In April 1901 Clara and Fritz Haber met again. By that time Haber gained respect and recognition due to his work on electrochemistry, thermodynamics and especially as the inventor of large scale synthesis of ammonia. In 1898 he had been appointed as professor at the Technological University in Karlsruhe. Haber was known for his ambitious and incorrigible workaholic character.

They got married in August 1901 and settled in Karlsruhe. Initially, Clara thought she could manage her marriage and career. However, her ambitious husband’s demands kept her busy in making dinner for guests of Fritz Haber. She had hardly any time for herself. To this was added a difficult pregnancy and the birth on June 1, 1902, of a sickly son, Hermann.

Realizing the fact that working in a research laboratory becoming difficult Clara decided to devote her time in writing books. Haber wanted to publish his lectures on ‘thermodynamics’ in the form of a textbook. Clara collaborated with her husband in his research, especially in writing the textbook.

When the book was published in 1905, Haber dedicated the book to Clara as “his beloved wife Mrs. Clara Haber, Ph.D., with thanks for quite collaboration. However, nowhere Haber mentioned Clara as a co-writer of the book.

Clara continued to give lectures to women. She was infuriated to find that people assumed the lectures had been written by her husband. Clara’s life was becoming miserable day by day. She was going through depression at that phase.

Meanwhile, Fritz Haber’s career flourished. In his thermodynamics book, he had stated how to prepare ammonia industrially using Iron catalyst. In 1908, BASF (a chemical company) appointed him for ammonia preparation. The company started commercial production of ammonia using Haber’s principle. This made him renowned as well as rich.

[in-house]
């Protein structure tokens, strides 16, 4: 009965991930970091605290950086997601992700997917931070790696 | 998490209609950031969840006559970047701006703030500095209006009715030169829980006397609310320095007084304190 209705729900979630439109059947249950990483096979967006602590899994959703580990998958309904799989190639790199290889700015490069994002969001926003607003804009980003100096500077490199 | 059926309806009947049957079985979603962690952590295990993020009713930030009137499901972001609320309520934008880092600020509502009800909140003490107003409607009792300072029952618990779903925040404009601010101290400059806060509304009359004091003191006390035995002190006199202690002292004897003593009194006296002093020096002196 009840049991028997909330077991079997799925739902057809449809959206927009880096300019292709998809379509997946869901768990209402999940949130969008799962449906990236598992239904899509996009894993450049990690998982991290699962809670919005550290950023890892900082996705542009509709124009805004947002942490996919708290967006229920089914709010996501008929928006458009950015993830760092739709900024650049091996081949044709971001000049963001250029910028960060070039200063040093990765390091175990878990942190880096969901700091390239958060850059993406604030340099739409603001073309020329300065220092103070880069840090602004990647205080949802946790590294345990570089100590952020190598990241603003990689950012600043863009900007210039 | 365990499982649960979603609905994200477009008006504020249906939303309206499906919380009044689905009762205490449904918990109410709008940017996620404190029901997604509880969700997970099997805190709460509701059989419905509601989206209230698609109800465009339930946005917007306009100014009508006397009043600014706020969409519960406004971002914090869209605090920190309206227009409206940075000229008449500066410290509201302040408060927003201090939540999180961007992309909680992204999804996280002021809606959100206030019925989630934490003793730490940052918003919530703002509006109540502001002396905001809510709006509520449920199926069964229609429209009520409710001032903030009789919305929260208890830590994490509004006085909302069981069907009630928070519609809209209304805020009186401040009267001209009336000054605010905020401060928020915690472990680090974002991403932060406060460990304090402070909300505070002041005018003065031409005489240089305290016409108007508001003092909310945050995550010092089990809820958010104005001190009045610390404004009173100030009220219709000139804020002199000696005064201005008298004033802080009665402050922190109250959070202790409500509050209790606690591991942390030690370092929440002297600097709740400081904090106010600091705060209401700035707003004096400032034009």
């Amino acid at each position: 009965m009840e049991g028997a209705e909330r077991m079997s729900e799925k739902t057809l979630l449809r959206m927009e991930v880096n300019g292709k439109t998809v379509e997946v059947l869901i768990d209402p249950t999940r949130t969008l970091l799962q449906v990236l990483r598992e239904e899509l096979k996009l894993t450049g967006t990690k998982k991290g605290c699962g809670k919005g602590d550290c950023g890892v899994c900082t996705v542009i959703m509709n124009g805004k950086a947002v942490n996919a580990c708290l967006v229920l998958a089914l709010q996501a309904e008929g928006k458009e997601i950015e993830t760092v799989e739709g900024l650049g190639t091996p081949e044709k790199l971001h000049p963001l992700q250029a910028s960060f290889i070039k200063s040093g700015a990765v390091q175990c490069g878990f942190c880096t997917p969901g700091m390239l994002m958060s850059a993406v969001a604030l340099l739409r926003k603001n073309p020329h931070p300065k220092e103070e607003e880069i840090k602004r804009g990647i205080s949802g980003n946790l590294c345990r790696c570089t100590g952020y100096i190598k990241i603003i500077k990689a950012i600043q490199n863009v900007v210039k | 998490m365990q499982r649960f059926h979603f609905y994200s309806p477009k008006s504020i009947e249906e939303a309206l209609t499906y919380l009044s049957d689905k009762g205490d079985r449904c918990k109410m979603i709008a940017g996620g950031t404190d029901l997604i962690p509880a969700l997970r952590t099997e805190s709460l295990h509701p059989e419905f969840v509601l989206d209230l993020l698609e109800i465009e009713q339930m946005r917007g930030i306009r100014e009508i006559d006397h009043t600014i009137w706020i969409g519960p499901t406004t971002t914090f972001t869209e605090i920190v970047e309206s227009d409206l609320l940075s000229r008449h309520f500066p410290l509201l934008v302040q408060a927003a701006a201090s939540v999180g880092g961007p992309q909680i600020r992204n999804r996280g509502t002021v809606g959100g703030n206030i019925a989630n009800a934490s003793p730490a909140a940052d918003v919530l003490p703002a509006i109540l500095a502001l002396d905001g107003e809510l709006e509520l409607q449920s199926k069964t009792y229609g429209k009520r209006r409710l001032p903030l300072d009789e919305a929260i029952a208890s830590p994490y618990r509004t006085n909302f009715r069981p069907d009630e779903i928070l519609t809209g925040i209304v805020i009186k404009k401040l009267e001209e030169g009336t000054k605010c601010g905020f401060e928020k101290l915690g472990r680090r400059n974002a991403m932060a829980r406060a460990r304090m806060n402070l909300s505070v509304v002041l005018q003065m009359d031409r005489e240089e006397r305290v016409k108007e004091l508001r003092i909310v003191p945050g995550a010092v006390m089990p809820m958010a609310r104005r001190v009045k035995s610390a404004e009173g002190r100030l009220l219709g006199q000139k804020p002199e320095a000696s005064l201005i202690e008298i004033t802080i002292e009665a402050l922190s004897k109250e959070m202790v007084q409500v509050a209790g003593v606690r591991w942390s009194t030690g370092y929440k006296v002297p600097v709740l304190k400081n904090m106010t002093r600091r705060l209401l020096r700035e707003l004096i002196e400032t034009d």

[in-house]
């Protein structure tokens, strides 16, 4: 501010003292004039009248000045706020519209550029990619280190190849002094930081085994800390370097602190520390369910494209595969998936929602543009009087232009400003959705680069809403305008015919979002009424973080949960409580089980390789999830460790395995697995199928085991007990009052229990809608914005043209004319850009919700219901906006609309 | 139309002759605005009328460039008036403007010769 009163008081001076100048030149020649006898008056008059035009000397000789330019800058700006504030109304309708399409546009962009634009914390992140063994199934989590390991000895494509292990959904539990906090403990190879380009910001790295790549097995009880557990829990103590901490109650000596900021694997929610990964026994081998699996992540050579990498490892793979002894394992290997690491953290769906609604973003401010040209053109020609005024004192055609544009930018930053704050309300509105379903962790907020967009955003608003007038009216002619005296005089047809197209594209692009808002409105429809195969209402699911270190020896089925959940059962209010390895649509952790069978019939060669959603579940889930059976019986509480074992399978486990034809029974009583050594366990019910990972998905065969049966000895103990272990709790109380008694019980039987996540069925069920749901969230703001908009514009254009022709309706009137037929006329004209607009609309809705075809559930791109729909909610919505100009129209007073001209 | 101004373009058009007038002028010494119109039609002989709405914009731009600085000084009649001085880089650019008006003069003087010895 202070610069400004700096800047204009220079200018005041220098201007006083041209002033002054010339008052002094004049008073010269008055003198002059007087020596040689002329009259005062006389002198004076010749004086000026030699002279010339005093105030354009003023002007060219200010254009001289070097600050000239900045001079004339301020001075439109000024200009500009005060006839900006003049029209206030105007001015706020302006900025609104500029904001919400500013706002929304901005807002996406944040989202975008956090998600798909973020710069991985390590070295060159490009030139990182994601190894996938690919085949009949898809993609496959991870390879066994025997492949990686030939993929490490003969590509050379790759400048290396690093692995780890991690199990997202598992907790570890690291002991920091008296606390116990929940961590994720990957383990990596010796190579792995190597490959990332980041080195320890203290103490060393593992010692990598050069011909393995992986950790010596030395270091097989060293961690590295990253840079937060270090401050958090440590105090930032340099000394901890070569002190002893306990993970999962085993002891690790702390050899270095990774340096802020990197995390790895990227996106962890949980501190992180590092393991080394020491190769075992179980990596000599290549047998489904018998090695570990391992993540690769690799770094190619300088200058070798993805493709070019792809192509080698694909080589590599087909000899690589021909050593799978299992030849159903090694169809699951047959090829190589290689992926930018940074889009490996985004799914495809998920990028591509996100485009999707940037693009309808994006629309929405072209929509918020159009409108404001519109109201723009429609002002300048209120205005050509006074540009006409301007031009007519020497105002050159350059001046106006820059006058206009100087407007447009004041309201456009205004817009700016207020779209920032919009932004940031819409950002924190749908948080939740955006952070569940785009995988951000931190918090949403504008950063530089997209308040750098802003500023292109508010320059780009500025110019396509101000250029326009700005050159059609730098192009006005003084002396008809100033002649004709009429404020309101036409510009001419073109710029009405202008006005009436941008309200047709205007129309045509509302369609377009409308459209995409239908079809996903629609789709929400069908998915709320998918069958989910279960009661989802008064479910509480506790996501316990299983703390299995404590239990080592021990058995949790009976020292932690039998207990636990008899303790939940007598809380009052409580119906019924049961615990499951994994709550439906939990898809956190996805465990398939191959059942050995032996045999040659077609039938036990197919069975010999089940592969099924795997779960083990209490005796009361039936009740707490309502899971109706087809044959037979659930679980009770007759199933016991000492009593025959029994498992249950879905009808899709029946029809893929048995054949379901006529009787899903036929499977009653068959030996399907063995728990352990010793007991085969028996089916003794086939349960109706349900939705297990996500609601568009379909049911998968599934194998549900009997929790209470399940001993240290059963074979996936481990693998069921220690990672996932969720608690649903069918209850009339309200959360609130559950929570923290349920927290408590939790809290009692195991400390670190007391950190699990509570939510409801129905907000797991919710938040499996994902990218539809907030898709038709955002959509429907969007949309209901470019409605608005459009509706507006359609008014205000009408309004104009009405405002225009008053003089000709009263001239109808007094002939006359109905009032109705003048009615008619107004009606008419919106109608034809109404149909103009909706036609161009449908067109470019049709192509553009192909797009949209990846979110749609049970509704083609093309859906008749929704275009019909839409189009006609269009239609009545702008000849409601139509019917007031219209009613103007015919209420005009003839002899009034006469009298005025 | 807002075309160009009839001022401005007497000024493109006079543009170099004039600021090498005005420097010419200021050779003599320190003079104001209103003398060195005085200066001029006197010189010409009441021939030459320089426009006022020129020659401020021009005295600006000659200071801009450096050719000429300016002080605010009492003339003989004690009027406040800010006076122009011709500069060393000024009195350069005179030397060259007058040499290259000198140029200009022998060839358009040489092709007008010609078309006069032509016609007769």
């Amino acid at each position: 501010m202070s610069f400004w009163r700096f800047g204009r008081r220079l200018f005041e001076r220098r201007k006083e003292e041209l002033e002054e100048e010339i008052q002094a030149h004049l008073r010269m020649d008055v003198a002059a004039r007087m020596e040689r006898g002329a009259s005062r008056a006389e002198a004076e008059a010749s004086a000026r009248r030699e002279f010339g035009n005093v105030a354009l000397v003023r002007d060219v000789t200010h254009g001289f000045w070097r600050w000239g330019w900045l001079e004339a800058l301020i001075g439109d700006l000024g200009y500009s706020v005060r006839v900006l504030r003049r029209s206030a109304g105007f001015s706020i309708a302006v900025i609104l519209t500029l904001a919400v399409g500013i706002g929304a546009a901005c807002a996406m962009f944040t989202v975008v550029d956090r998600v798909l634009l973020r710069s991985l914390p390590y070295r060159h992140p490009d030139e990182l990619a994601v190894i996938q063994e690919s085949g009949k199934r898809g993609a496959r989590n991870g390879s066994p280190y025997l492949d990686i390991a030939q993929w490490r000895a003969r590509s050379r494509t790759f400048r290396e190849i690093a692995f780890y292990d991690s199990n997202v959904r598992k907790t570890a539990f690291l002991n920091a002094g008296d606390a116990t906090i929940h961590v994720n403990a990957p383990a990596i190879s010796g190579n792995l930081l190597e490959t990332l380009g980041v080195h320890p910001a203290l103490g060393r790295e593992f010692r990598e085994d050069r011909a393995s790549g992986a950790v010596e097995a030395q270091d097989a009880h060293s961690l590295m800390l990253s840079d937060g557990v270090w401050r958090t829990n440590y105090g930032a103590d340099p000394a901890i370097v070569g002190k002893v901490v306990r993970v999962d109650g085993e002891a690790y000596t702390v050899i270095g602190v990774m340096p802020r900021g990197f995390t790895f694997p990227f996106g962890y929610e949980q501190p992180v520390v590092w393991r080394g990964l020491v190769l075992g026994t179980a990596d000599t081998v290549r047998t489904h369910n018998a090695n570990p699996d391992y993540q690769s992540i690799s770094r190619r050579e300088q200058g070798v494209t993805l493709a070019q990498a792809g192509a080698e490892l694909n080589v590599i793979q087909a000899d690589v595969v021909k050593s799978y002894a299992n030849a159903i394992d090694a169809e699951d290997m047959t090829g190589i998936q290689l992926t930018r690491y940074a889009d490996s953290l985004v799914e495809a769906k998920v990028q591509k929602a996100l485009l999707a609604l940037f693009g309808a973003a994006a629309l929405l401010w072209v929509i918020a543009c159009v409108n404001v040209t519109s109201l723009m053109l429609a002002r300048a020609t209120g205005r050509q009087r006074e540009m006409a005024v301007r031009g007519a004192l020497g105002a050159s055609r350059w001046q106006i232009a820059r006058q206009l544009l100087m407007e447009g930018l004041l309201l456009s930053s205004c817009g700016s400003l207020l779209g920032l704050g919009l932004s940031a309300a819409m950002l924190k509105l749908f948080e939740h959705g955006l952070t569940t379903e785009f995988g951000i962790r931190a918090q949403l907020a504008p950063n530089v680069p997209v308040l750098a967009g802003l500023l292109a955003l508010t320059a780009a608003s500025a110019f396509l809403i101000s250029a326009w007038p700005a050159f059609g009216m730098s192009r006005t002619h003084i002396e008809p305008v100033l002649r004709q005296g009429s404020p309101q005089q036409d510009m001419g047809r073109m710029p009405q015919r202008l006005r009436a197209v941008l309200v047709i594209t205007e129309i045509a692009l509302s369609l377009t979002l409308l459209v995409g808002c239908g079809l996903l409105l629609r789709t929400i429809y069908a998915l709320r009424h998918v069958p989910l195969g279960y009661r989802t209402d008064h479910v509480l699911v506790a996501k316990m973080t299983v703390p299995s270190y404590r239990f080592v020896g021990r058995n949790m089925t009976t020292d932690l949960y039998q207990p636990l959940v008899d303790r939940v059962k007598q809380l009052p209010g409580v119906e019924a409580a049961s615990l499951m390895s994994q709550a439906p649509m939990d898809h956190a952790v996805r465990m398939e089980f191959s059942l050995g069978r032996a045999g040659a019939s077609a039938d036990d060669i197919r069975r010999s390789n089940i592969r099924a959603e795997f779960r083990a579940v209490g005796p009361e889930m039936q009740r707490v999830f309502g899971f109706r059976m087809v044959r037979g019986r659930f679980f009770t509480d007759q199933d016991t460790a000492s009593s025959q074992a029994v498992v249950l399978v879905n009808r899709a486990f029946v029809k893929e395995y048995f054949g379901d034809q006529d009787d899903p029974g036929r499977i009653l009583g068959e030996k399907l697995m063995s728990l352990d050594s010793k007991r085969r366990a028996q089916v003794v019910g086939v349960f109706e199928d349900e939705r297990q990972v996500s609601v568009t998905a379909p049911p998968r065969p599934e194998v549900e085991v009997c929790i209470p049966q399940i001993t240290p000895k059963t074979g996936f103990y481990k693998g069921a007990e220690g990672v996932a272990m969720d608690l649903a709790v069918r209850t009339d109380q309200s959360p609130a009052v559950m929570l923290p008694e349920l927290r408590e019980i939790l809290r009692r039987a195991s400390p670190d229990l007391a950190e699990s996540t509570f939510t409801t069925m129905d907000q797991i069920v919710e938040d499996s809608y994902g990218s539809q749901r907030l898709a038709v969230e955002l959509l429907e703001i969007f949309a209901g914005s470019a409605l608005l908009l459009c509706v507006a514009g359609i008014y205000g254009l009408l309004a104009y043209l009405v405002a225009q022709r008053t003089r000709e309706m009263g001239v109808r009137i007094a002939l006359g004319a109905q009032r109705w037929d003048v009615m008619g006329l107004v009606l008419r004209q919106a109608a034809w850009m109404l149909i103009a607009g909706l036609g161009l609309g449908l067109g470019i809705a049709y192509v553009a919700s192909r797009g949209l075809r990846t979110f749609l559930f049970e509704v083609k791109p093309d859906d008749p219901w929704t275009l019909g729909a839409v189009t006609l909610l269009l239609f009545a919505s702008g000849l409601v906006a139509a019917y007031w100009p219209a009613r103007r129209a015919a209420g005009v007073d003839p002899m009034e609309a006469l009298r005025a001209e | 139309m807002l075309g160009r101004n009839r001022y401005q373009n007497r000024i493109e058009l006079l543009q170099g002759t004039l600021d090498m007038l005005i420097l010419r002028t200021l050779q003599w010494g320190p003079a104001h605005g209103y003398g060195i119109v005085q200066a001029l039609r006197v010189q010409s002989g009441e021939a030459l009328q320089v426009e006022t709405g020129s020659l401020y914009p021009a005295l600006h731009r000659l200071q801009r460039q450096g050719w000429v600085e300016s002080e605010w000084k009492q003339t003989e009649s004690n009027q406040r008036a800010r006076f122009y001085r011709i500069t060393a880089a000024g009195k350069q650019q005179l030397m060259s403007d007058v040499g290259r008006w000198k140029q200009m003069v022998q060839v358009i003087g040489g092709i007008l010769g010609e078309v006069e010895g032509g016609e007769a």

In 1911 he was appointed the head of the recently founded Kaiser Wilhelm Institute of physical chemistry and electrochemistry in Berlin. Despite having hostility towards Jews, highly talented Jews could still rise to the top of their professionals. Although their colleagues and fellow citizens regarded them not as fully German. Certain discriminations were still there.

The outbreak of World War I in 1914 gave Haber an opportunity to prove his patriotism. Soon he concentrated all his efforts on developing poison and other gases for war. In early 1915, he suggested a simple idea to release highly toxic chlorine gas so that it would drift across to the enemy trenches, where it would kill and disable without an artillery bombardment.

Horrified by Haber’s work, Clara came out open to oppose his work.
Condemning this as “perversion of the ideals of science” as “a sign of barbarity. Clara’s couldn’t forget the oath she took during her doctorate ceremony. She pleaded several times with her husband to cease work on gas warfare. But alas, Haber was not ready to listen to her. Moreover, he accused her in public of making statements treasonous to the Fatherland.